An article claiming that “all Tories hate women and gays” would rightly receive short thrift from NS editors and readers alike. When it comes to football, however, such easy stereotypes have twice graced these web pages in the past year.
A polemic smearing football lovers as fascists was followed yesterday by another post attacking supporters, calling on them to “justify [their] decisions” to support misogyny and homophobia, and asking: “How on earth can lefties like football?” Such crude caricatures insult readers’ intelligence.
Left-wingers in football are not only to be found haring up the port flank on a Saturday afternoon. Indeed, the sport has been home to many intelligent, progressive voices. The manager Brian Clough was chair of the Anti-Nazi League, while Alex Ferguson is still a regular fixture on Labour Party campaign material. In November, Eric Cantona called for a run on banks to start “a real revolution” against institutions at the heart of a system that “must be destroyed”.
Outspoken left-leaning stars are matched by a growing grass-roots movement to counter the greed and commercialism rightly criticised by Laurie Penny and Helen Lewis-Hasteley. The formation of FC United in protest at Malcolm Glazer’s controversial takeover of Manchester United was followed in 2007 by the mutualised purchase of Ebbsfleet United by ordinary fans, each paying £35 through the website myfootballclub.co.uk.
It is fans who are leading the battle against the tide of capital sweeping through the modern game. When Red Bull bought SV Austria Salzburg, summarily changing the club’s name and kit and declaring that “this is a new club with no history”, the drinks giant was forced into concessions, in the wake of a Europe-wide campaign by supporters’ organisations. Ridicule of grotesque consumption in football, such as El Hadji Diouf’s absurd gold Cadillac Escalade, will first gain traction in online forums.
Sweeping generalisations that “women are nothing more than baubles” are insulting to those blazing a trail of equality within the sport. The second target of Richard Keys‘s career-wrecking remarks was Karren Brady, married to the Canadian football club manager Paul Peschisolido and, as such, a “footballer’s wife”. As the former managing director of Birmingham City Football Club and the youngest ever director of a UK plc, however, she would surely object to being referred to as maîtresse-en-titre.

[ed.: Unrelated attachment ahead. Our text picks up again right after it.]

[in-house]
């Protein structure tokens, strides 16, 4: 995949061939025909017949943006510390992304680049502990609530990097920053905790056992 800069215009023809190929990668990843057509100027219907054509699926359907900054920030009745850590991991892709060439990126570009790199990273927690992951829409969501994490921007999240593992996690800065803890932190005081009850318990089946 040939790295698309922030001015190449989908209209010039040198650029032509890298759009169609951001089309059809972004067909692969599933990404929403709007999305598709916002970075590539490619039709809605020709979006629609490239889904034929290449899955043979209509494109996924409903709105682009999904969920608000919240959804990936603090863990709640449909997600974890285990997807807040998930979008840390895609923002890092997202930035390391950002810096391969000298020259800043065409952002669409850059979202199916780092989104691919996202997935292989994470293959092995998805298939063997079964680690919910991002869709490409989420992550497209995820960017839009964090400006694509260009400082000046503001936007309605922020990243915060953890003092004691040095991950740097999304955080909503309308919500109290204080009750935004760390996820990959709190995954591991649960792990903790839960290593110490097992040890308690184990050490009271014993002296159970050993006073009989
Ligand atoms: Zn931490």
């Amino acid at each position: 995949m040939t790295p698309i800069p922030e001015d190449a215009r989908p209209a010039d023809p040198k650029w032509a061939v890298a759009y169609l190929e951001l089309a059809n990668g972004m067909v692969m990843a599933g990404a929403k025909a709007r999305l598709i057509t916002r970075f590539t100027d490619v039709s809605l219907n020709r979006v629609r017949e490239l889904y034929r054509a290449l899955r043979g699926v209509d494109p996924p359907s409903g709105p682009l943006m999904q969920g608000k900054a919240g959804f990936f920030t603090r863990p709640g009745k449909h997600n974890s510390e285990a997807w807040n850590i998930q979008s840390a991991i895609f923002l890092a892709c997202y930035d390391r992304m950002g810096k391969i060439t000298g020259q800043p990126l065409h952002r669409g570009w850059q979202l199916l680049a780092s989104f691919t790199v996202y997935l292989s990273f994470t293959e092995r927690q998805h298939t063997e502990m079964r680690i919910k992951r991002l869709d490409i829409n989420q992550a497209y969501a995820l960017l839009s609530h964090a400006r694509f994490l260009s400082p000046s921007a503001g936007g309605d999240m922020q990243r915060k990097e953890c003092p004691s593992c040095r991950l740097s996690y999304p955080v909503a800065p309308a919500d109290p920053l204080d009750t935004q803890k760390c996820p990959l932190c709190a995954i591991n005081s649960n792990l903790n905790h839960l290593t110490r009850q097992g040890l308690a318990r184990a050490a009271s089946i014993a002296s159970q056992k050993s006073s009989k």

The sport has made huge strides in confronting head-on issues of racism that were rife on the terraces in the 1980s, but no one will deny that football – like politics – still has issues with sexism and homophobia. Rather than champion the cause of women within sport, however, Lewis-Hasteley counsels abandoning the Beautiful Game to what is now a small minority of bigots. To suggest that those taking their daughter to under-11 training or cheering Stonewall FC from the touchline are wasting their time is more Helen Kendrick Johnson than Emmeline Pankhurst.
A myopic scrutiny of testosterone-fuelled Premier League excess will never recognise the spirit of community and solidarity engendered in local areas by the tens of thousands of clubs outside of football’s elite. In the words of Bill Shankly:
The socialism I believe in is not really politics. It is a way of living. It is humanity. I believe the only way to live and to be truly successful is by collective effort, with everyone working for each other, everyone helping each other, and everyone having a share of the rewards at the end of the day. That might be asking a lot, but it’s the way I see football and the way I see life.
This sounds more like the game I know.
Football isn’t fox-hunting. Attempts to link something so gloriously variegated to a single political outlook are doomed to failure. We’re not asking you to enjoy our sport. But stop tarring those who do with the same sexist, homophobic brush.
Laurence Durnan is the editor of Political Scrapbook.